He expressed scepticism over whether the rail line would be viable by the time the loan granted by Japan was paid off in 50 years. "I don't think even the Japan bullet trains are viable. Nowhere is it viable, but the real estate around it can be viable," said Dr Debroy.

Opposition Congress party Member of Parliament Abhishek Manu Singhvi tweeted that the bullet train was a misplaced priority.

The Congress claimed it was not against "any project", but had seen "the Prime Minister uses big ticket projects, primarily for elections and pushes projects just before the polls".

State elections in Gujarat are due to be held by the end of 2017 or in early 2018.

"Announcement of packages and such projects have been a set pattern before every state election," said Mr Kharge.

"The Prime Minister and his Japanese counterpart laid the foundation stone today… We are not against any project or development. But what is your intention?" Mr Kharge asked.

On the other hand, Maharashtra Chief Minister Devendra Fadnavis, who is from Mr Modi's Bharatiya Janata Party and rules the state where Mumbai is located, described the laying of the foundation stone on Thursday as "historic".

"We are fortunate that Maharashtra is getting India's First #BulletTrain ! A historic moment in India's transformation journey!," Mr Fadnavis tweeted.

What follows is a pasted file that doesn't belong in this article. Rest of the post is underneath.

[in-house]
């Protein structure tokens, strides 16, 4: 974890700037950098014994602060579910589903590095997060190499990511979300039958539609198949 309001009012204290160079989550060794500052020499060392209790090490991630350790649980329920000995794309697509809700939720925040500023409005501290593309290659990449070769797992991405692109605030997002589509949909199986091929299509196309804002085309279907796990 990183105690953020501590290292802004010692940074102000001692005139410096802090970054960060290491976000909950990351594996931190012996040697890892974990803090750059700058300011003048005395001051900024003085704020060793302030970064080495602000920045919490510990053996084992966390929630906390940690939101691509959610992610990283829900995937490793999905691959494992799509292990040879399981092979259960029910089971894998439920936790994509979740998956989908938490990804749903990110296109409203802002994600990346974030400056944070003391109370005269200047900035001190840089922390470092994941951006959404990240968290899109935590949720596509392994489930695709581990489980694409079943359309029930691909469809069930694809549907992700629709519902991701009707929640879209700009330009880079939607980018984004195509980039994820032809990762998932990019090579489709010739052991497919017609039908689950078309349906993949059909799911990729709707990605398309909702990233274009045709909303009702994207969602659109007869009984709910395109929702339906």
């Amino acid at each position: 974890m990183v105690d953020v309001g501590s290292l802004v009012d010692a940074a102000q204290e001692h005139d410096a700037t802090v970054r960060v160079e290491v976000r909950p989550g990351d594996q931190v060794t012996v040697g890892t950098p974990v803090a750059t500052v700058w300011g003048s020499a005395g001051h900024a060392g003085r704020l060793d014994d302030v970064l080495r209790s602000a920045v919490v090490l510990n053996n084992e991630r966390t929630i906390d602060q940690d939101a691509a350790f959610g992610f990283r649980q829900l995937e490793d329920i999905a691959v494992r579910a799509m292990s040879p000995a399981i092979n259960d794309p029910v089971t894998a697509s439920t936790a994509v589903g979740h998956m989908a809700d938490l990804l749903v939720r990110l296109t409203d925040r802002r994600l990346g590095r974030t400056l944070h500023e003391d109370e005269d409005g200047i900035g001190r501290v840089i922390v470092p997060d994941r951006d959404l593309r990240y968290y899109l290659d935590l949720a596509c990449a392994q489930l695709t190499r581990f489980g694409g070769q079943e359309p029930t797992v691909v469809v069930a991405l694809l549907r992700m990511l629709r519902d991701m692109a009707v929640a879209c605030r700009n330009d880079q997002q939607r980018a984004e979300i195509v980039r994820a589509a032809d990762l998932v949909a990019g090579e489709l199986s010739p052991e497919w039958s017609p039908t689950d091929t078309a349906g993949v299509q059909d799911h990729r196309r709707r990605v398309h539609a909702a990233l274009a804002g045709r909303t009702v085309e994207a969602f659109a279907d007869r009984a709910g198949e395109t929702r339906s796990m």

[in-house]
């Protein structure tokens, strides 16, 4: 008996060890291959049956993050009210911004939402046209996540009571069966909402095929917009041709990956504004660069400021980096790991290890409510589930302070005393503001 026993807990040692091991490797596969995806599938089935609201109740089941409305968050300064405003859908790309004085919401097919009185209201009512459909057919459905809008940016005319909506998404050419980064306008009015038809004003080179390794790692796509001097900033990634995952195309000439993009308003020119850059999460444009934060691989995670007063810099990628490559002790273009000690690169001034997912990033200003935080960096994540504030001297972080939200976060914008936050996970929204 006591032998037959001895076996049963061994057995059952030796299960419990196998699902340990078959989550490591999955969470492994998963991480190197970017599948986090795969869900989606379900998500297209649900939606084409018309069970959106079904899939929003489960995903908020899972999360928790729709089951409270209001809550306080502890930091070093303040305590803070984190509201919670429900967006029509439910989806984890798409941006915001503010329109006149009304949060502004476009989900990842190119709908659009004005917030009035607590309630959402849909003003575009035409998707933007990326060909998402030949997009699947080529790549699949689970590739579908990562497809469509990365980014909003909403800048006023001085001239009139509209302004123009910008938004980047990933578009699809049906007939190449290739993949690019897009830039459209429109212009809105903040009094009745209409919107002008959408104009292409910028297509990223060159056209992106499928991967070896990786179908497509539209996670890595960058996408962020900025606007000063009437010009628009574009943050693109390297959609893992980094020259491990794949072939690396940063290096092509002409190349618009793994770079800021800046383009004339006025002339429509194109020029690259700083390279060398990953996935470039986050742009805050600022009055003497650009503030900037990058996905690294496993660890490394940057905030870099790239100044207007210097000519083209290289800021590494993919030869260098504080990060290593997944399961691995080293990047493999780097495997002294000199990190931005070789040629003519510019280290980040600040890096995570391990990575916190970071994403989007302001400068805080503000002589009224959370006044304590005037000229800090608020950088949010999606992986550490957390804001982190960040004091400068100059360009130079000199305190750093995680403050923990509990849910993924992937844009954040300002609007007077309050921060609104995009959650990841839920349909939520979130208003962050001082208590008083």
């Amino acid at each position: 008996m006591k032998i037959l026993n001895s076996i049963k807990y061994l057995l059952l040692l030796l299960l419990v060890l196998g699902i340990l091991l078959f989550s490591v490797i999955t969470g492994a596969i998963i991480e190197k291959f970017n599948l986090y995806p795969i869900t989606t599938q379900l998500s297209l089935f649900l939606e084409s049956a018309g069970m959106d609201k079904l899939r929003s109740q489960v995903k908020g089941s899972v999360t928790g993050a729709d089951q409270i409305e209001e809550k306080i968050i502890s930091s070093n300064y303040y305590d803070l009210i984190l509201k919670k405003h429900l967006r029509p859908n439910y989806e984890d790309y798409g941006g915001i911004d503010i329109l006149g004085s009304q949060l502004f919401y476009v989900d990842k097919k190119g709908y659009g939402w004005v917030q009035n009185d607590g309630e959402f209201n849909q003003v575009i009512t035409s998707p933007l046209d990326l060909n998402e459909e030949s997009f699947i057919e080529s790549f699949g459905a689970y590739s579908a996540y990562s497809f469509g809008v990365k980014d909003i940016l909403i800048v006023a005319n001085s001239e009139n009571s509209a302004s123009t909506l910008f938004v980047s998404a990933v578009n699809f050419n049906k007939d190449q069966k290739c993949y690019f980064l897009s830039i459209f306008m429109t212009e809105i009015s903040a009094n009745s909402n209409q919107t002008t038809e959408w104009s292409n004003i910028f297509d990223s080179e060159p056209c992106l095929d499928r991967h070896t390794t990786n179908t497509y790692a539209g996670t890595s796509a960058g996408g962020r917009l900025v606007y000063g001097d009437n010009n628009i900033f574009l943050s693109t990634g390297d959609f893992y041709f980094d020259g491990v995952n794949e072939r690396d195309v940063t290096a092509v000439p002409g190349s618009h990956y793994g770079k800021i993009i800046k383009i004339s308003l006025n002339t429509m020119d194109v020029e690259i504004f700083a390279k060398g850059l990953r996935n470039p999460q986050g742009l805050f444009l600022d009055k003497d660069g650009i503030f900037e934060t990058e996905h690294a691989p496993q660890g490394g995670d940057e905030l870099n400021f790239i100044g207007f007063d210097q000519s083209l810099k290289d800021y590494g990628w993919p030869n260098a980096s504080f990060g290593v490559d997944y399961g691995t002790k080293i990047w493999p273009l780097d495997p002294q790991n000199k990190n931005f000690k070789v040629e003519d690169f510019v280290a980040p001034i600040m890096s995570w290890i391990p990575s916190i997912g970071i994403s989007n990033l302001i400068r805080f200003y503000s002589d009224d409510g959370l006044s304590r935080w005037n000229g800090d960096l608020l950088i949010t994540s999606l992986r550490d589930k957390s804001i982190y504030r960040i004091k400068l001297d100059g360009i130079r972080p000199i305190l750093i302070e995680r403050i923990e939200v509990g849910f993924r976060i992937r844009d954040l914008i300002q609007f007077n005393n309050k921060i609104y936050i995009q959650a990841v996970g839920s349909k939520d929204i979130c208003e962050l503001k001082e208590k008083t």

In an editorial, the Indian Express newspaper noted that India was getting the 50-year soft loan from Japan for the project at an interest rate of just 0.1 per cent, with repayment to only begin after 15 years. This translated into a virtual zero-cost loan. Also, giving a boost to Mr Modi's 'Make in India' programme, the project involves "localised manufacture" and "transfer of technology" as twin, complementary objectives.

Other than technology, the project will also result in capacity-building in India, creating a workforce capable of servicing similar high-speed corridors in India. Speed is another crucial benefit of the project, with estimates of daily ridership of around 36,000 in 2023. This is expected to enable the railway system to begin winning back higher fare-paying passengers on inter-city routes from the domestic aviation sector.

"We should be careful not to confuse leapfrogging technology development with elitism - whether it is mobile phones, satellite launches, regional air-connectivity or high-speed rail," the Indian Express editorial concluded.

On Twitter, users were mostly upbeat. "Many even questioned need for Metro. Criticism of #BulletTrain is similarly misplaced. It is a leap into future & a road to economic growth," tweeted Mr B.S. Bassi, the former police chief of New Delhi.

"The way Petrol prices are increasing, in future the only option to travel will be #BulletTrain," wrote user @BindasLadki.

Nevertheless, even as Mr Modi and Japanese Prime Minister Shinzo Abe launched the project, a group of farmers from Palghar district staged a protest, fearing acquisition of their lands, underlining the mixed feelings among Indians about the project.